Going to the movies at night with my parents always felt like a big event and a little magical to me. For one, we all had to get dressed up. Plus, it was nice going by warm car instead of walking or having to catch a bus. But my favorite thing, and what really made going to the movies at night feel magical was the bright neon and colored lights of the theater marquee and lobby. As often as we kids had attended screenings at the Castro on weekend afternoons, the familiarly ornate theater looked totally different at night. More like a palace or castle. With parents along, we didn't have to ration out our allowance money for popcorn and candy, and best of all, we got the major thrill of being able to sit in the balcony. A place our parents forbid us to go when we were on our own because—according to mom—the balcony is where all the troublemaking kids sat.
|Russ Tamblyn as Riff|
While I was overjoyed to be going to the movies that night, I don’t recall being particularly enthusiastic about seeing West Side Story. I still didn't know much about it, and what little I did (shots of Natalie Wood & Richard Beymer clinging to each other with their mouths open on a fire escape) didn't suggest a whole lot of laughs. But having gone to see Pete Sellers several times in Casino Royale (1967) earlier that year and later in The World of Henry Orient (1964) on TV, the movie I was most excited about seeing was the one the Castro paired with West Side Story on a double-bill: Blake Edwards' The Party (1968) - in which Peter Sellers plays an Indian actor who comically destroys a Hollywood party.
Screened first, I loved The Party and think it's one of Sellers' best. However, looking back I have to say that was one weird double-feature: Welcome to four full hours of ethnic cosplay and brownface!
(On a side note: the movie booked to follow West Side Story’s one-week engagement at the Castro was Rosemary’s Baby. So being traumatized by that film's spooky theatrical trailer was another memory I took away with me that evening.)
The 1968 West Side Story re-release was shown minus the overture and intermission of its 1961 roadshow engagements, but it was presented in breathtaking widescreen (a welcome change from our 20-inch B&W console TV), eye-popping color (growing up seeing 95% of all entertainments in grayscale, a bigger thrill than you might think), and with stereo sound that fairly lifted me out of my seat. But none of these things would have mattered if the film they buttressed hadn’t measured up to the fanfare. And on that score, West Side Story fairly blew the roof off the Castro Theater that night.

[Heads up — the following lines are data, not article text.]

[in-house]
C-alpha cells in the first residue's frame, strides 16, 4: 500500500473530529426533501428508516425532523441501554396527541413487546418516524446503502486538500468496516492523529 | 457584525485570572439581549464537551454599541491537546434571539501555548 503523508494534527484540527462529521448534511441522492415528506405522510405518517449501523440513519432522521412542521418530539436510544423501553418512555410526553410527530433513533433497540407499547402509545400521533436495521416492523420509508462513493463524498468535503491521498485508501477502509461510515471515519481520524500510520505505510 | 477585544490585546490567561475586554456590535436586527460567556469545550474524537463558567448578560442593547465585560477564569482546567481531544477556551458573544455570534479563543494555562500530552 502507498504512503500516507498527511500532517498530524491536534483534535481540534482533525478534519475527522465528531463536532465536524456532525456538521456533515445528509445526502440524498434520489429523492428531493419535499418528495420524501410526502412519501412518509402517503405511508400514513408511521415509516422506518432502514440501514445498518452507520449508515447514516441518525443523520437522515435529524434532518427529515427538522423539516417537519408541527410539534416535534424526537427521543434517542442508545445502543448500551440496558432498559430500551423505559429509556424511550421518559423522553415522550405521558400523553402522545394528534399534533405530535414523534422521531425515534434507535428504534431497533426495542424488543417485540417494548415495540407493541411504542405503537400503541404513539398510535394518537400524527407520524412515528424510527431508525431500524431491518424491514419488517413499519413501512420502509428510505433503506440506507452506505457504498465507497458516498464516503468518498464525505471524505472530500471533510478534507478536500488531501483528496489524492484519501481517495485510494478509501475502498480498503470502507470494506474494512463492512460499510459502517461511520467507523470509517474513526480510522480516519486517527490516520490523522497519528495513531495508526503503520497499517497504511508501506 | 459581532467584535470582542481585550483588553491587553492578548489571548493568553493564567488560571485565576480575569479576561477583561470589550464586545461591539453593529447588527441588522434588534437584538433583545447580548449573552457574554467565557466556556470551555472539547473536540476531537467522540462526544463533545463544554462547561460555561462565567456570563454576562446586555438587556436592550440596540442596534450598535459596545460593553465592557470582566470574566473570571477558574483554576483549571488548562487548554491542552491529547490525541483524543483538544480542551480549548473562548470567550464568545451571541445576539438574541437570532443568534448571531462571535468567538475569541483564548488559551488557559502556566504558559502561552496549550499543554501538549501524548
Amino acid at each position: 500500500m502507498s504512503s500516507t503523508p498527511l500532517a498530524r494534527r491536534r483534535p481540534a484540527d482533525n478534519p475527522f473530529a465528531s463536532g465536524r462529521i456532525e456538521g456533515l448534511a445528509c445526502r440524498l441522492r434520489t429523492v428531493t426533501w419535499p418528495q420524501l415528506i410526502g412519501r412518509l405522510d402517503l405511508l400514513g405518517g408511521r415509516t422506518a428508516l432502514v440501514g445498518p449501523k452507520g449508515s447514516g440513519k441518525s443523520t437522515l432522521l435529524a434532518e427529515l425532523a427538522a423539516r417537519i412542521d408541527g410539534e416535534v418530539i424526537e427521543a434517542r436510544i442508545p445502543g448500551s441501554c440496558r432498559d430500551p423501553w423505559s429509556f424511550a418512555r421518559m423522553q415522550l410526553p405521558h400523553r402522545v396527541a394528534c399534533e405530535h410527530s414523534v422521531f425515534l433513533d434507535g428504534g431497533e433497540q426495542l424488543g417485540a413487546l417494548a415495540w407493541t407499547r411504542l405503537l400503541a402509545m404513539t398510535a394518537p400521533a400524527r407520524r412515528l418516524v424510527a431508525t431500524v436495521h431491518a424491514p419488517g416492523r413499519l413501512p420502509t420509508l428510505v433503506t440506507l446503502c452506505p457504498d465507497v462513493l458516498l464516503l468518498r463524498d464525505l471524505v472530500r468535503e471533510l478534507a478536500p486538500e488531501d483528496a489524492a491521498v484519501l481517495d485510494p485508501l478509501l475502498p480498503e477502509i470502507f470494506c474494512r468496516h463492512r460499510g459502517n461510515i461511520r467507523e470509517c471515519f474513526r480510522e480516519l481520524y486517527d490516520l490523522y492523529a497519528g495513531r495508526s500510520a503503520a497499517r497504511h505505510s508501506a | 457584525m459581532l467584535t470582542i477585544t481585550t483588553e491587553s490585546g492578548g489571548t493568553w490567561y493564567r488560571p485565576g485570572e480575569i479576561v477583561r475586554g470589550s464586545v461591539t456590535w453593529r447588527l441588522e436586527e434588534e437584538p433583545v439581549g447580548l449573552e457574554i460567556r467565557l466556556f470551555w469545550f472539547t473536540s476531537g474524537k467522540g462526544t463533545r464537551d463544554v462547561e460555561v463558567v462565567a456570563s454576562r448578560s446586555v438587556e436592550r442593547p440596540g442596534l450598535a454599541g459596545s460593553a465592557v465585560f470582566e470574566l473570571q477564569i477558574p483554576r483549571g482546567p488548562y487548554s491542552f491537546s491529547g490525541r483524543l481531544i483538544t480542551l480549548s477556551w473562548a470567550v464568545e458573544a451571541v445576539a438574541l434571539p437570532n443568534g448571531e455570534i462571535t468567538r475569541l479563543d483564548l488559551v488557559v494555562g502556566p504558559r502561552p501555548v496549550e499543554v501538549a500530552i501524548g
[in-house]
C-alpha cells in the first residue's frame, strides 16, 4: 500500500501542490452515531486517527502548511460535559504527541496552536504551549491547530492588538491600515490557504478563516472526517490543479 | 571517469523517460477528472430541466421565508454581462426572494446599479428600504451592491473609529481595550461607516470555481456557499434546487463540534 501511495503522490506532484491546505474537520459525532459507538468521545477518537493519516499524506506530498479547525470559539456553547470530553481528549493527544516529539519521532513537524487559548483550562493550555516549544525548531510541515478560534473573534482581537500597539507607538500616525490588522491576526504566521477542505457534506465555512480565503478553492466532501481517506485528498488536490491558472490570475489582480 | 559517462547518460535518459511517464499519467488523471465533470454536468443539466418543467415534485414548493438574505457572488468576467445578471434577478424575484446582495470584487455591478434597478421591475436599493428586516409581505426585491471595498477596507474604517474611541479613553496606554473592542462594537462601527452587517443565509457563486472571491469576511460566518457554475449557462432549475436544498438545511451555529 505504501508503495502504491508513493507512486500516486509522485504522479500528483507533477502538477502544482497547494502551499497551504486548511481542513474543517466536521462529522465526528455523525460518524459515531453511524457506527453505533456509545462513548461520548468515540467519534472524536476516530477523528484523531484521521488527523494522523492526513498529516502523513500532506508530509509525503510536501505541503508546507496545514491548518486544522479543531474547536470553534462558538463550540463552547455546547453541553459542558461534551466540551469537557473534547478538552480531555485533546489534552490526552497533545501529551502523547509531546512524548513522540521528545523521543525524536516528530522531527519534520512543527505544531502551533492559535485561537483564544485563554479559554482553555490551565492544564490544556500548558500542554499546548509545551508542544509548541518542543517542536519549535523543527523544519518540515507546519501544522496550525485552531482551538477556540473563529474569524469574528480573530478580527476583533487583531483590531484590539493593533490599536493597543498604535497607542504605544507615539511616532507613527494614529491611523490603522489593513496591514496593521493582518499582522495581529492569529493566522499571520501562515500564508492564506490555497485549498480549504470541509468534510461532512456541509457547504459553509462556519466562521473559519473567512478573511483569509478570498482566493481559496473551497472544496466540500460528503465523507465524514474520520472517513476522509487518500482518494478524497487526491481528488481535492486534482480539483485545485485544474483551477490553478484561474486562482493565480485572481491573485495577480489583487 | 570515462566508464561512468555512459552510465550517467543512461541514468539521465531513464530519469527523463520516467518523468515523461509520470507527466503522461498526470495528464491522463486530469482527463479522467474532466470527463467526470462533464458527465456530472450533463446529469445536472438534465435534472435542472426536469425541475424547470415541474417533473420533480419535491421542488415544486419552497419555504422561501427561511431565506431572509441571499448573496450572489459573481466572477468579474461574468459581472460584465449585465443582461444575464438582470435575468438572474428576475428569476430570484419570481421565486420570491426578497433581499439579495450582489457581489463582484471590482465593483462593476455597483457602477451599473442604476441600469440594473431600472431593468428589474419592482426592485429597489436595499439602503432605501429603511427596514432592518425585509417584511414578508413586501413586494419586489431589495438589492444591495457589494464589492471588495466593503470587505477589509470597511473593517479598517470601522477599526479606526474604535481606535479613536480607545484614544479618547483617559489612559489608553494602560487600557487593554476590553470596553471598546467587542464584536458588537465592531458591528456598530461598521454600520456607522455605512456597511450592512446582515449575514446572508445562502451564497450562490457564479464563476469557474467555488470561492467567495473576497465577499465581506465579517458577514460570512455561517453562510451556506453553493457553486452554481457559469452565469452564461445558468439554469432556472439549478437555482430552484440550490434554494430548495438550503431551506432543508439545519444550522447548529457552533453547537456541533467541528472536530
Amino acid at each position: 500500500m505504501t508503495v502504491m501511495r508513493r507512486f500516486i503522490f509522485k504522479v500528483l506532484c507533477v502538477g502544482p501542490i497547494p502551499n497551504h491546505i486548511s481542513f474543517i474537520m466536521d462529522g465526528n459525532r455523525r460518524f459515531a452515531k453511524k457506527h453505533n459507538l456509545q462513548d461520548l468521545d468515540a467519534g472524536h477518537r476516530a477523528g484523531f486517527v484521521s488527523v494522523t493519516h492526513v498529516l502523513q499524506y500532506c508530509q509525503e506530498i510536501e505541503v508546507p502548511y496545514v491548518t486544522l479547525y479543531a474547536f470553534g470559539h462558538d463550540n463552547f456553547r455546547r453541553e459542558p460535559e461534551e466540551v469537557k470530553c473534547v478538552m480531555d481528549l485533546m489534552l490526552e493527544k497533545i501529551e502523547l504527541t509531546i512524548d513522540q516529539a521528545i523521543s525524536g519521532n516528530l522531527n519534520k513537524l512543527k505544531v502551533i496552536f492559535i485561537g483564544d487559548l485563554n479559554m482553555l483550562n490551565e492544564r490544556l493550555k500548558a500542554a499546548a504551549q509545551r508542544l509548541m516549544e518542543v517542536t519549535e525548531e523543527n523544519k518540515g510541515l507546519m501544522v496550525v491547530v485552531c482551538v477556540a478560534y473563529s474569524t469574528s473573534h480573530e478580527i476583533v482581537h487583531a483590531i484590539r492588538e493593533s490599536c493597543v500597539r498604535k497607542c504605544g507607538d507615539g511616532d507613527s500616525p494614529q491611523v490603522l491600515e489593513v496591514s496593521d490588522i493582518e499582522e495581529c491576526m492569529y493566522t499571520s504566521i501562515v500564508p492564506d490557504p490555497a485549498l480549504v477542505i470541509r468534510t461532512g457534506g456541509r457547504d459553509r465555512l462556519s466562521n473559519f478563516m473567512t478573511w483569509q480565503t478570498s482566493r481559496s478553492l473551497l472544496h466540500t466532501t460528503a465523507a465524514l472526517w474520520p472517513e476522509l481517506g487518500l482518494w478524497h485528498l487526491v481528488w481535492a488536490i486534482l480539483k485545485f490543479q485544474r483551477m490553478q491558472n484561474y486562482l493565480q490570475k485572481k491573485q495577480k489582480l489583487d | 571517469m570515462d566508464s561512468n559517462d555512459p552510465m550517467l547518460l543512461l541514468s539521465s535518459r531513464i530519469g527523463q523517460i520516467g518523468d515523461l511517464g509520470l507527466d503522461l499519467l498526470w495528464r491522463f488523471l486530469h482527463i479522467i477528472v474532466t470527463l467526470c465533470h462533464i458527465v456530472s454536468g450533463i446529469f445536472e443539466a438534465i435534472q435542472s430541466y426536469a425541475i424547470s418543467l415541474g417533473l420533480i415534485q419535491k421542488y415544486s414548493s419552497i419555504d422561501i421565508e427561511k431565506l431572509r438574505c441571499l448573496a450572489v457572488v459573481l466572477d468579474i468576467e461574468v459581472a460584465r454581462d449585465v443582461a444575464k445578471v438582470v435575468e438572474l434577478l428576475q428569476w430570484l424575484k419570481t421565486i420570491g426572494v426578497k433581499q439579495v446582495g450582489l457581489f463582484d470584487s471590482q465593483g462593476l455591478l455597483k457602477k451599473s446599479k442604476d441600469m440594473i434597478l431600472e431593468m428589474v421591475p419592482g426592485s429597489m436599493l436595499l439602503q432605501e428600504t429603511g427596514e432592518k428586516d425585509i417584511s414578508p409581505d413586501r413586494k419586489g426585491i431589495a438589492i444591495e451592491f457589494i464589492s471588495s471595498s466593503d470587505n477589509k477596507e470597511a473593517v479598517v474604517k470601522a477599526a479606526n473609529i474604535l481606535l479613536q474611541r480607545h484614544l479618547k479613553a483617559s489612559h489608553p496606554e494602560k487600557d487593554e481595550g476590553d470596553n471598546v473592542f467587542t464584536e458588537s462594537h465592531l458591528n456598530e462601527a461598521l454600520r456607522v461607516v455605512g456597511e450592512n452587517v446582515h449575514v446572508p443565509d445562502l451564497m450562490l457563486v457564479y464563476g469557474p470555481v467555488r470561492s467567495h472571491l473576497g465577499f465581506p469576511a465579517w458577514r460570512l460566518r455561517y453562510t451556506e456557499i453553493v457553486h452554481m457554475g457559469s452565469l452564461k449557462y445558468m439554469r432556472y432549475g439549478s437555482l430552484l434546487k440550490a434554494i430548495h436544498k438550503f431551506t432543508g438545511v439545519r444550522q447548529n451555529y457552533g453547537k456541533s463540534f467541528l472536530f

A phenomenal film experience, West Side Story was like nothing I’d ever seen (granted, at 11, the list of things I'd never seen was pretty extensive, but you get my point). I couldn't think of any movies I'd seen that looked even remotely like West Side Story. From that astounding 8-minute Prologue that sets the stage and establishes the film's stylized realism and visual vocabulary of saturated colors, to the vivid elegance of its cinematography and evocative use of music, it was obvious from West Side Story's jaw-dropping first frames (those aerial views of New York!) that it was a breed apart from the kind of musicals being turned into films at the time (Bells Are Ringing, Flower Drum Song, The Music Man). Even its innovative score…classical, operatic, jazzy...one unforgettable song after another--didn’t sound much like the other musicals (Bye Bye Birdie, The Sound of Music).
And the dancing. Had there ever been such engagingly witty, extraordinarily exhilarating dance sequences? Electrifying ensemble dance numbers that were genuine showstoppers, not because of empty spectacle, but because dance, music, cinematography, and editing were in simultaneous, seamless service to character, emotion, and the dramatic flow of the narrative. In the large-scare numbers, every dancer is doing more than dancing...they're giving a performance. There's so much detail to take in and so much "business" going on in every corner of the frame, it feels like this 1961 movie was made for the digital age of the freeze-frame. To watch the way Rita Moreno and George Chakiris look at each other when they dance is to learn everything you need to know about the relationship between Anita and Bernardo.